Marolijn de Bruin (1966 –)

Marjolijn de Bruin was born in Alkmaar, a small city in the Netherlands. De Bruin received her training in Amsterdam at Gerrit Rietveld Academie, a renowned Dutch academy for fine arts and design. Here a teacher, Karel Gomes, worked closely with de Bruin to develop her talent. Under his guidance, she developed a very recognizable style that is both elegant and powerful. Gomes’ own works are characterized by strong, expressive images that can be found in the Rijksmuseum, the Amsterdam Historical Museum, and the Central Museum in Utrecht. He is the only living artist with work in the Rijksmuseum in Amsterdam.

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Another source of influence for de Bruin is Robert Heindel, whose paintings capture the beauty of the human body in dance. His work is synonymous with the world of ballet, and has been featured on the cover of Time Magazine and in the permanent collections of the Smithsonian Institution in Washington, D.C.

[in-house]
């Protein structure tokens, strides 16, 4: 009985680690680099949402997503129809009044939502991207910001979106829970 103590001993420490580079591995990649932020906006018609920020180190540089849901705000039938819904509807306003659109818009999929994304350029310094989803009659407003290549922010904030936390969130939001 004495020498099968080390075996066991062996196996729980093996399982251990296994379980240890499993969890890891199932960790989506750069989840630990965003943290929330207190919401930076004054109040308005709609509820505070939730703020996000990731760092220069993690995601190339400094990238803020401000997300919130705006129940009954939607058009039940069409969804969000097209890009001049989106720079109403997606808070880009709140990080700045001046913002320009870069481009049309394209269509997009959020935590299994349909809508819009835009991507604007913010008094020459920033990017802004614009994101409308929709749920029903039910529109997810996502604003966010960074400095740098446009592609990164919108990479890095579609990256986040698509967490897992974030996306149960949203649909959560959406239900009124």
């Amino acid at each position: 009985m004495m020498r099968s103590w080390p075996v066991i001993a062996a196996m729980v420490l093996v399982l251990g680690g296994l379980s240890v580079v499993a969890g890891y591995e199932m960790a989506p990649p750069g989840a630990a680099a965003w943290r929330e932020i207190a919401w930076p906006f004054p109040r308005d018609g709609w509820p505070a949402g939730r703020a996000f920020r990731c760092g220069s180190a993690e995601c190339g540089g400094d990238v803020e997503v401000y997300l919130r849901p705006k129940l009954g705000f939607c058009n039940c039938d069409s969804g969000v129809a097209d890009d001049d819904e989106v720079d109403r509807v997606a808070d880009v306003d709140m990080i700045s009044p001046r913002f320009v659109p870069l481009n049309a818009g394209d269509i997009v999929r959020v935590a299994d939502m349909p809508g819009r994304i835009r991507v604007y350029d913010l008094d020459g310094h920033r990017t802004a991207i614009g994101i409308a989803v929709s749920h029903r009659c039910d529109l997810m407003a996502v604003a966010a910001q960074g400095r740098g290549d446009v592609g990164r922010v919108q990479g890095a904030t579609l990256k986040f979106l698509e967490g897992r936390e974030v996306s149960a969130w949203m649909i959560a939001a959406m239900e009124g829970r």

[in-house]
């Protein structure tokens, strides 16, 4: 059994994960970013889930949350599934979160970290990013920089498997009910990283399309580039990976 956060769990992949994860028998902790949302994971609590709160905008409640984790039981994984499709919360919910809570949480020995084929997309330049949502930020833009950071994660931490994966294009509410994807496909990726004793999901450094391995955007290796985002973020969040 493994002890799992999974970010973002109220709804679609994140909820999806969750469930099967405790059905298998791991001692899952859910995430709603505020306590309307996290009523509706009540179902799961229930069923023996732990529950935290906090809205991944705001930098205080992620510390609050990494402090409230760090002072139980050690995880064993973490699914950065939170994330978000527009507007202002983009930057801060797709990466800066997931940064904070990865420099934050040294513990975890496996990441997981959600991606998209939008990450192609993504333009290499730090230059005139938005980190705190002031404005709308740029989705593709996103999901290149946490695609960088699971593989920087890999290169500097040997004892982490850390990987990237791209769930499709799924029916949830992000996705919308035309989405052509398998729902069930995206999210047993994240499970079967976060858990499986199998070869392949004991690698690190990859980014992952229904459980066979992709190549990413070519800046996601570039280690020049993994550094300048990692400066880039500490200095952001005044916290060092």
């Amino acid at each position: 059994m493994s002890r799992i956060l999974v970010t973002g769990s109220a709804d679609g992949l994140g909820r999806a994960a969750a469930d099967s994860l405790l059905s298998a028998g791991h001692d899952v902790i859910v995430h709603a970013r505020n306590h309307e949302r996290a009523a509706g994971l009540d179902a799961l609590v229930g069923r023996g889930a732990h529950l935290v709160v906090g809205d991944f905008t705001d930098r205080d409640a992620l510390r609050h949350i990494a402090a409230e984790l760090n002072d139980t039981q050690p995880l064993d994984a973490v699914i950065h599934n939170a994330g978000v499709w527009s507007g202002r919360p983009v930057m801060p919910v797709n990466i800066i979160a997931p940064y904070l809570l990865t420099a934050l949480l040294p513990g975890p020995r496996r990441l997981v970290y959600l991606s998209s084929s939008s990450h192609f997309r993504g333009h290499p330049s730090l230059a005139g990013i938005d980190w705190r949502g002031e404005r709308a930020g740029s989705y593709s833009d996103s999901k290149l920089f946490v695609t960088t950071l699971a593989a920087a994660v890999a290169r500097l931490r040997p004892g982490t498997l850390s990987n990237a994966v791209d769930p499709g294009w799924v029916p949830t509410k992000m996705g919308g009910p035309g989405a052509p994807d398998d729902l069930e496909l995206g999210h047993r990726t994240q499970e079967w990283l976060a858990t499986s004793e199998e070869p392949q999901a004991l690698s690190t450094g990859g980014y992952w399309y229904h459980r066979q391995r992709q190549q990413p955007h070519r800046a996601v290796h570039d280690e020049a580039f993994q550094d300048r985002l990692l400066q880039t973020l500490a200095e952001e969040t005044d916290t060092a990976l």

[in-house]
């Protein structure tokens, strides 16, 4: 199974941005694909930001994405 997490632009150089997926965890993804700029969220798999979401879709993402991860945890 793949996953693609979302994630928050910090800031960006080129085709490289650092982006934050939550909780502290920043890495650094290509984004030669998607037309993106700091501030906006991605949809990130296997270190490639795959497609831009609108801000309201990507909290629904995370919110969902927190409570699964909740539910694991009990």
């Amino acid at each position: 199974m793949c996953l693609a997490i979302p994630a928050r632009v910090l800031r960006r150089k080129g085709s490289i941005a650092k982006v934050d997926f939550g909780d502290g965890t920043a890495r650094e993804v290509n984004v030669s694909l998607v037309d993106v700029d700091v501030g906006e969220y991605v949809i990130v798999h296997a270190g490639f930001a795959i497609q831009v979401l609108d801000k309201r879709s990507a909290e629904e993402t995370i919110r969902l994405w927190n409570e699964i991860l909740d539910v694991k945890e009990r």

De Bruin is a masterly talent who possesses the unique ability to transform sculptures into experiences. Her works are distinguished by their ability to convey living movement. At times it looks as though her dancers may take flight, as though children will move to play, or that a horse may gallop away.


More than fifteen years ago, de Bruin moved her practice to the rural surroundings of Schermerhorn, where she lives near a farm. Here she shares a spacious studio with two other artists and has been working close to nature. Themes that inspire her work are dance, music, Icelandic horses, circus characters, and Japanese culture.


De Bruin has exhibited in Bergen, the Netherlands, Vancouver, Canada, and Paris. Her creative and spiritually distinguished talent is widely acknowledged both at home and abroad, and can be found in private, corporate, and public collections.